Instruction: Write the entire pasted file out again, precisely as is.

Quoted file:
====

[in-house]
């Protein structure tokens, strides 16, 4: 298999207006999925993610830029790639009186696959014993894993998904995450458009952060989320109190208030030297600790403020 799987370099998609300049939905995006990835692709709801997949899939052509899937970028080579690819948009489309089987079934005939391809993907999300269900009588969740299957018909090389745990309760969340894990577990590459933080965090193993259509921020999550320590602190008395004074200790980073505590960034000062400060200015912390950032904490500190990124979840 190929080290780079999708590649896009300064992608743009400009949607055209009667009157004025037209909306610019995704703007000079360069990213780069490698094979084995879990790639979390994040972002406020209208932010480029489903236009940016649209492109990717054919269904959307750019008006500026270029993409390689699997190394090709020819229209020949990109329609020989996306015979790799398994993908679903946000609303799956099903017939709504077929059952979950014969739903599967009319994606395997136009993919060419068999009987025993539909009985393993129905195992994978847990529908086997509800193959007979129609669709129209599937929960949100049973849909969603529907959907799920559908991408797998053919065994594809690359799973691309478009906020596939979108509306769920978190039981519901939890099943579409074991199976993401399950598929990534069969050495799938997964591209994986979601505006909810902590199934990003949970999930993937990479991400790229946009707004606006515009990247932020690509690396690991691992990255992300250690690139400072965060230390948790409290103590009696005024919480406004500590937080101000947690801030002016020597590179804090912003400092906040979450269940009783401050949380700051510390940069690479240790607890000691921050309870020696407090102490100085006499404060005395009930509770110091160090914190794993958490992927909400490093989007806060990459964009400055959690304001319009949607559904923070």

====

[in-house]
């Protein structure tokens, strides 16, 4: 298999207006999925993610830029790639009186696959014993894993998904995450458009952060989320109190208030030297600790403020 799987370099998609300049939905995006990835692709709801997949899939052509899937970028080579690819948009489309089987079934005939391809993907999300269900009588969740299957018909090389745990309760969340894990577990590459933080965090193993259509921020999550320590602190008395004074200790980073505590960034000062400060200015912390950032904490500190990124979840 190929080290780079999708590649896009300064992608743009400009949607055209009667009157004025037209909306610019995704703007000079360069990213780069490698094979084995879990790639979390994040972002406020209208932010480029489903236009940016649209492109990717054919269904959307750019008006500026270029993409390689699997190394090709020819229209020949990109329609020989996306015979790799398994993908679903946000609303799956099903017939709504077929059952979950014969739903599967009319994606395997136009993919060419068999009987025993539909009985393993129905195992994978847990529908086997509800193959007979129609669709129209599937929960949100049973849909969603529907959907799920559908991408797998053919065994594809690359799973691309478009906020596939979108509306769920978190039981519901939890099943579409074991199976993401399950598929990534069969050495799938997964591209994986979601505006909810902590199934990003949970999930993937990479991400790229946009707004606006515009990247932020690509690396690991691992990255992300250690690139400072965060230390948790409290103590009696005024919480406004500590937080101000947690801030002016020597590179804090912003400092906040979450269940009783401050949380700051510390940069690479240790607890000691921050309870020696407090102490100085006499404060005395009930509770110091160090914190794993958490992927909400490093989007806060990459964009400055959690304001319009949607559904923070």